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July 31, 1992


The opinion of the court was delivered by: MICHAEL A. TELESCA

 This diversity action arises from an accident that occurred on October 4, 1990 in Greece, New York, and which resulted in the death of Michael E. Parks. His mother Frances I. Gregory, as personal representative of his estate, brings this action against the Monroe County Water Authority ("MCWA") and Durocher Dock and Dredge, Inc. ("Durocher") for the wrongful death of her son. Ms. Gregory is a citizen of Maryland. Pursuant to the § 1109 of the Public Authorities Law, plaintiff filed a notice of claim on December 31, 1990.

 Michael E. Parks ("Decedent") was a commercial diver employed with Parks Diving Corporation ("Parks Diving"), a Maryland corporation. In September of 1990, MCWA and Durocher entered into a contract whereby Durocher agreed to provide certain construction services and equipment for the "Zebra Muscle Control Strategy, Installations of Intake Piping Contract 1G" (the "Zebra Project"), an intake pipe at the Shoremont Water Treatment Plant. Also during that month, Durocher and Parks Diving entered into an agreement whereby Parka Diving would provide certain services and equipment for the Zebra Project.

 On October 4, 1990, the Decedent was engaged in underwater construction work inside a pipe extending from the MCWA facility to Lake Ontario at the Zebra Project. Plaintiff alleges that because of defendants' negligence: (1) the facility's pumping system was not deactivated causing strong currents and pressure inside of the pipe, and (2) the blueprints provided to Parks Diving were inaccurate and did not show a second pipe which exacerbated the strong currents and pressure. Plaintiff states in her complaint that as a result of this negligence, Decedent was caught in the strong cross currents and drowned.

 Defendant MBA now moves to dismiss the claims against it. Plaintiff opposes this motion and cross moves to amend her complaint.


 I. Plaintiff's Motion to Amend Complaint

 Plaintiff has cross moved under Rule 15 of the Federal Rules of Civil Procedure for an order granting plaintiff leave to amend her complaint. Under Fed. R. Civ. P. 15(a), leave to amend a pleading "shall be freely given when justice so requires." In the absence of undue delay, bad faith, dilatory motive on the part of the movant, or undue prejudice to the opposing party by virtue of allowance of the amendment, the amendment will be granted. Foman v. Davis, 371 U.S. 178, 182, 9 L. Ed. 2d 222, 83 S. Ct. 227 (1962).

 Generally, plaintiff's proposed amendments state that the complaint alleges two separate causes of action, for wrongful death and for personal injury, each for one million dollars; and, that a notice of claim was timely filed as rehired by General Municipal Law § 50-i(1)(b). Plaintiff's amendments are not substantial and if allowed would not unduly prejudice the defendants. Defendants do not allege undue delay, bad faith, or dilatory motive on the part of the plaintiff. Plaintiff's motion to amend her complaint is, therefore, granted.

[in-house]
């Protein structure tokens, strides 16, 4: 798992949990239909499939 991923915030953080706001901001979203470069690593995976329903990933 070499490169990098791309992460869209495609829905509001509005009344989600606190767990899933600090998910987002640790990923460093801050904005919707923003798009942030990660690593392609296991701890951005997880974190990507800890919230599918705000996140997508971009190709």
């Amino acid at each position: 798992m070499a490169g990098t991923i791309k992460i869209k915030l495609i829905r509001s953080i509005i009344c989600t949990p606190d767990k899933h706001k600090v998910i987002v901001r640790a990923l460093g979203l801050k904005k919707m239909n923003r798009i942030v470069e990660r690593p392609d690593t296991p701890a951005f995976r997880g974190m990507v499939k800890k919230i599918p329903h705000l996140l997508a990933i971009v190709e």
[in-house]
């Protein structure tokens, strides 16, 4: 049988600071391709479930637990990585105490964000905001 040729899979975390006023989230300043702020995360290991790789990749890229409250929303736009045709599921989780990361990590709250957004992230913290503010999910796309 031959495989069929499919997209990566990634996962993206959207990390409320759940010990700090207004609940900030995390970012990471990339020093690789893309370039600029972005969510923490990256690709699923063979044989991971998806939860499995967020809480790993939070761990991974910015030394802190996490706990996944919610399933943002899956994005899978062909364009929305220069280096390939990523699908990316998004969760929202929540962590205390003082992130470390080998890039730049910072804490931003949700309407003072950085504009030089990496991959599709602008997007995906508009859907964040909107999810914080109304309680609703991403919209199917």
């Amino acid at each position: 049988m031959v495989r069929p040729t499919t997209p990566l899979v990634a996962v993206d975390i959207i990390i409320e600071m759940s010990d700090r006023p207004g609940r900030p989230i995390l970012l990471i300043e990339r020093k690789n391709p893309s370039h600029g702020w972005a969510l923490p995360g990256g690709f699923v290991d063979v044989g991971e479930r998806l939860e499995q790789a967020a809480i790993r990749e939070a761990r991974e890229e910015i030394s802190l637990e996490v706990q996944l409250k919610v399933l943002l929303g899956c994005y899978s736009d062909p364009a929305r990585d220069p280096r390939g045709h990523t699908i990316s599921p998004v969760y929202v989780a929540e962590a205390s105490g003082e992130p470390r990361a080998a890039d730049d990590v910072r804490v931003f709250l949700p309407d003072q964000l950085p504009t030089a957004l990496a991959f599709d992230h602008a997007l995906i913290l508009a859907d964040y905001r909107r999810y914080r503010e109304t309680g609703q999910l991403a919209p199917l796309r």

II. Defendant MCWA's Motion to Dismiss

 MCWA moves to dismiss plaintiff's claims for the following reasons: (a) the action was filed after the statute of limitations had run; (b) the plaintiff lacks capacity to sue for wrongful death; (c) the complaint does not state two separate causes of action, one for personal injuries and one for wrongful death; and (d) the notice of claim was made only for the wrongful death claim and not for the personal injury claim. As stated above, this Court has allowed an amendment to the complaint providing two separate causes of action, thus MCWA's claim regarding this issue will not be addressed further.

 1. Statute of limitations

 MCWA claims that the personal injury action against it is untimely. MCWA argues that Title 8-A of the Public Authorities Law ("PAL"), the New York State Local Water and Sewer Authority Act (the "Act"), applies to the MCWA; and, specifically, that § 1196-m(1) of the PAL sets forth the applicable statute of limitations for actions against the MCWA. Defendant MCWA further states that § 204(a) of the CPLR has been interpreted to add a thirty day extension to the statutory one-year period. MCWA argues that this action is outside of the prescribed statute of limitations because it was filed on January 6, 1992, one year and ninety four days after Decedent's death, and sixty four days after the expiration of the statute of limitations.

 The question of whether § 1196-m(1) sets the applicable statute of limitations for personal injury actions against the MCWA has not been previously addressed by any court and there is no legislative history regarding the applicability of Title 8-A to the MCWA. To construe the meaning of this ...

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